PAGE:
Microsoft and Google continue to invest in new email applications — Google just released a new version of Gmail, for example — but personal email is basically dead.
I can think of two times in the last several years where I relied on using a personal email account: When I was buying a house and had to discuss the purchase with several parties, including a lawyer, mortgage broker, and realtor. The second time was when I was in contact for a new job and needed to send around a resume. That could have been done just as easily with a text message.
Over the past several weeks and days, I’ve noticed that my personal email inbox is almost nothing but advertisements and deals.
Right now, for example, my inbox has offers from Brooks Brothers, eBay, Hilton Honors, KAYAK, Goodreads and Bloomingdale’s. The last message I opened was one from my brother two days ago pointing me to an interesting story in The New York Times, a note he could have — and usually does — send by text message.
It’s annoying to even open my personal inbox now, even though I use Gmail’s tools to automatically sort it as much as possible. (Follow my guide to clean up your email inbox.)
Messenging services such as WhatsApp, iMessage, regular text messages, GroupMe, Skype, Facebook Messenger, Twitter, and others have all eliminated my need for a personal email address. It’s in those apps where I spend most of my time.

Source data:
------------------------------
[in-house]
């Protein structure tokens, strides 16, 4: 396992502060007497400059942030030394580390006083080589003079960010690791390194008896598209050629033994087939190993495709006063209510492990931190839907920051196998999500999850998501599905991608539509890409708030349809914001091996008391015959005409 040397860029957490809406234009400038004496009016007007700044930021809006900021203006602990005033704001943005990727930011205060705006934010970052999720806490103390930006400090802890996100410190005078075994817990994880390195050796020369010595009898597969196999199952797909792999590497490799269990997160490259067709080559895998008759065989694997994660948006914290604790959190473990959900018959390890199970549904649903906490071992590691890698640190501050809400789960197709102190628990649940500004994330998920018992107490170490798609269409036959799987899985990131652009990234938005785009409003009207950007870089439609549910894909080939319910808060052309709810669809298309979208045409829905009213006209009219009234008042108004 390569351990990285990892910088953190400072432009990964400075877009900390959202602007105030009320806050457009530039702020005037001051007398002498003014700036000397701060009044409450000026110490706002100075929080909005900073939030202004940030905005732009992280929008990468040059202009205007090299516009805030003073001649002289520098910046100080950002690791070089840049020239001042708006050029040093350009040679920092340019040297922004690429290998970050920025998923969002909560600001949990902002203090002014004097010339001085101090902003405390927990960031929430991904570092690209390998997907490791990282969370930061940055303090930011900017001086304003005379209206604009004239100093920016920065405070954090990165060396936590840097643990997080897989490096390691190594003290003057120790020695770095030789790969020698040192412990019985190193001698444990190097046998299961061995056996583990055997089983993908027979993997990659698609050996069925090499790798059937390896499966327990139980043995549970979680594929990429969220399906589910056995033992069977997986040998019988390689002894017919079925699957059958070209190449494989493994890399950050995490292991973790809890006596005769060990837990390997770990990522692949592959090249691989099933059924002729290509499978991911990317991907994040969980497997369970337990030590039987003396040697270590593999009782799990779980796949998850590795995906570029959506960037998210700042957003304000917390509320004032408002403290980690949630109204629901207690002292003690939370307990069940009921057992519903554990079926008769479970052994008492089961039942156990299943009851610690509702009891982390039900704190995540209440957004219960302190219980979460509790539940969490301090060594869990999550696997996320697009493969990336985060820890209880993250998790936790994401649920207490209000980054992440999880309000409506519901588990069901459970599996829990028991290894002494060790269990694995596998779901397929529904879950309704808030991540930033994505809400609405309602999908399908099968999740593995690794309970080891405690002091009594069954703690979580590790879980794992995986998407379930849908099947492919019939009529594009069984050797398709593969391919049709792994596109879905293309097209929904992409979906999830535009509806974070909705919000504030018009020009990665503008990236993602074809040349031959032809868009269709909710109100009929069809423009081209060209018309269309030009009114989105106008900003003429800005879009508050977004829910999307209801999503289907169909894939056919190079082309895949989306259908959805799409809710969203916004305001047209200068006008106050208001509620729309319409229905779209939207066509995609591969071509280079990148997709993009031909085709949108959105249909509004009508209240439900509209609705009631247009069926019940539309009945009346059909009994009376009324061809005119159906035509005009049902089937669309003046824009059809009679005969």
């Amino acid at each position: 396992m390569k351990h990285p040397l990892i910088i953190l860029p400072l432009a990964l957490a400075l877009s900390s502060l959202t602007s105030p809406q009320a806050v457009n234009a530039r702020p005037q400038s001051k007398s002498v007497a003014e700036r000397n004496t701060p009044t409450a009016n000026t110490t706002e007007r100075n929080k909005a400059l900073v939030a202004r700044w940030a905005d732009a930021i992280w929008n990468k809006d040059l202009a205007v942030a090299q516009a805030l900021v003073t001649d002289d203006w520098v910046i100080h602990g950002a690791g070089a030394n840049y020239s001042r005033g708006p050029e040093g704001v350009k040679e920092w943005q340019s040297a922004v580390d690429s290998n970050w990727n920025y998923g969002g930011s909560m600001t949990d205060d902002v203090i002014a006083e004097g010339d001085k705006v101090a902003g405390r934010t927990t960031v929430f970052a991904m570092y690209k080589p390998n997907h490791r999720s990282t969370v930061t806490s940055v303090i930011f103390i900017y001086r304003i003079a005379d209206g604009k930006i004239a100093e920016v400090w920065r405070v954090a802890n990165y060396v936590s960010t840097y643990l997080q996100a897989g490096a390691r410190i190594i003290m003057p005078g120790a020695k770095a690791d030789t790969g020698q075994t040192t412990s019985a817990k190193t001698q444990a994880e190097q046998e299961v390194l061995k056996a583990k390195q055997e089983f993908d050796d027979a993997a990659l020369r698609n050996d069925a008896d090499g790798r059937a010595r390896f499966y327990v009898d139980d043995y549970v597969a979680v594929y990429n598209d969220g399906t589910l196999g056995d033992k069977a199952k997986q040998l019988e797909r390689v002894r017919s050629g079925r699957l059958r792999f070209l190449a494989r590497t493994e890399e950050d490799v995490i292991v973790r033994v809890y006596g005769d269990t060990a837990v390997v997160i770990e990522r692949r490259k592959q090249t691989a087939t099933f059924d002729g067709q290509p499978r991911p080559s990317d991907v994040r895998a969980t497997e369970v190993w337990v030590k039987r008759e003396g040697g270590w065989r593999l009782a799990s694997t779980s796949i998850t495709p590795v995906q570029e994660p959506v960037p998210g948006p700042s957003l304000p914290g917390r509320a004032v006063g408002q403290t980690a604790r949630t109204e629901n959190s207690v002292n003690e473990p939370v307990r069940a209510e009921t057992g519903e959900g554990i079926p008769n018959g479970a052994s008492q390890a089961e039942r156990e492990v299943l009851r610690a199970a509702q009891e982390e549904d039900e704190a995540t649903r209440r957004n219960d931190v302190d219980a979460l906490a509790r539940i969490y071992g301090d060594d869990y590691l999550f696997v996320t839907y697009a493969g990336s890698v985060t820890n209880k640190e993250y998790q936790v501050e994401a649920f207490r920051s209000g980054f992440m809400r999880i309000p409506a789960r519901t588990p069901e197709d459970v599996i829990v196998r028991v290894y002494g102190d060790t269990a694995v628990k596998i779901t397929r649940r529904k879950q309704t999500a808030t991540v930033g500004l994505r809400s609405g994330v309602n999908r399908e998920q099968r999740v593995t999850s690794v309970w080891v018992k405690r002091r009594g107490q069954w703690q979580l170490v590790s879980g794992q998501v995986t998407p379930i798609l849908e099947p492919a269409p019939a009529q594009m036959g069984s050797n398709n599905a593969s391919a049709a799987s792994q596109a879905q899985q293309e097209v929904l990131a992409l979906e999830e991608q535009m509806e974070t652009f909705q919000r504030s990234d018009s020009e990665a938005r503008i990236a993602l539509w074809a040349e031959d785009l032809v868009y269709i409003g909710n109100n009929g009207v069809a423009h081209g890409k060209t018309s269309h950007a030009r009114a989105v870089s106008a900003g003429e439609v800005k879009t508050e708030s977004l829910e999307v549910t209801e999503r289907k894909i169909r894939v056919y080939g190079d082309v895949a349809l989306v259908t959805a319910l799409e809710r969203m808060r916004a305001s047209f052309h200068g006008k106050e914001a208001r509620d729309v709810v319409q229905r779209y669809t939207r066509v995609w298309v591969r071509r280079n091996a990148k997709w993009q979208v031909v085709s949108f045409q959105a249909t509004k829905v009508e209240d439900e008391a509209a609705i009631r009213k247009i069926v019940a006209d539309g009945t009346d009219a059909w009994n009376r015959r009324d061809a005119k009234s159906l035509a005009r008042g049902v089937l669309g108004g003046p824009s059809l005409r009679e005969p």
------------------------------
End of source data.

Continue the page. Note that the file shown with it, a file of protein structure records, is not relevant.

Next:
If a family member shares photos — which years ago almost exclusively happened over e-mail with a link to an album in Flickr or elsewhere — he or she can now share a link to a full album in Apple Photos or Google Photos. When it’s shared, I get an alert on my phone to open those apps directly instead of via email.
Snapchat, Instagram and Facebook all have clients for sharing video clips, again something we once might have emailed, and iMessage or text messages work just as well if not better.
I still use email for work, which is the only reason I don’t think it’s completely dead. Hundreds of emails come in daily.
Some emails are pitches for product reviews or stories, while others include dozens of people at CNBC. It’s those instances where email still makes sense — where I need to see a large group message or reach a lot of people at once. I can quickly scan a message topic and see if it’s important, instead of scrolling through a huge chain of texts as I’d do in WhatsApp, GroupMe or another aforementioned client.
Even the enterprise is relying less on email, though.
We use clients like Slack and Convo to stay in touch with colleagues throughout the day for more immediate messages. Microsoft and Google see the importance of these chatroom-style tools, too. Microsoft Teams competes with Slack, for example, and Google Hangouts is becoming an enterprise client instead of a consumer tool.
I’d quit using personal email entirely, but doing so is too much of a hassle.
I’d have to reach out to hundreds of people and let them know it’s no longer a way to reach me, and even still I’d worry about missing out on messages. It’s also why, in addition to the enterprise user base, Google and Microsoft continue to invest in improvements to Gmail, Exchange and Outlook.
My generation — I’m in my mid-thirties — seems to use chat clients much more than my parent’s generation, who still frequently send emails. As millennials and younger groups age, however, there’s less of a need for personal email to exist.
Source: Tech CNBC
Personal email is dead — but I still can't quit it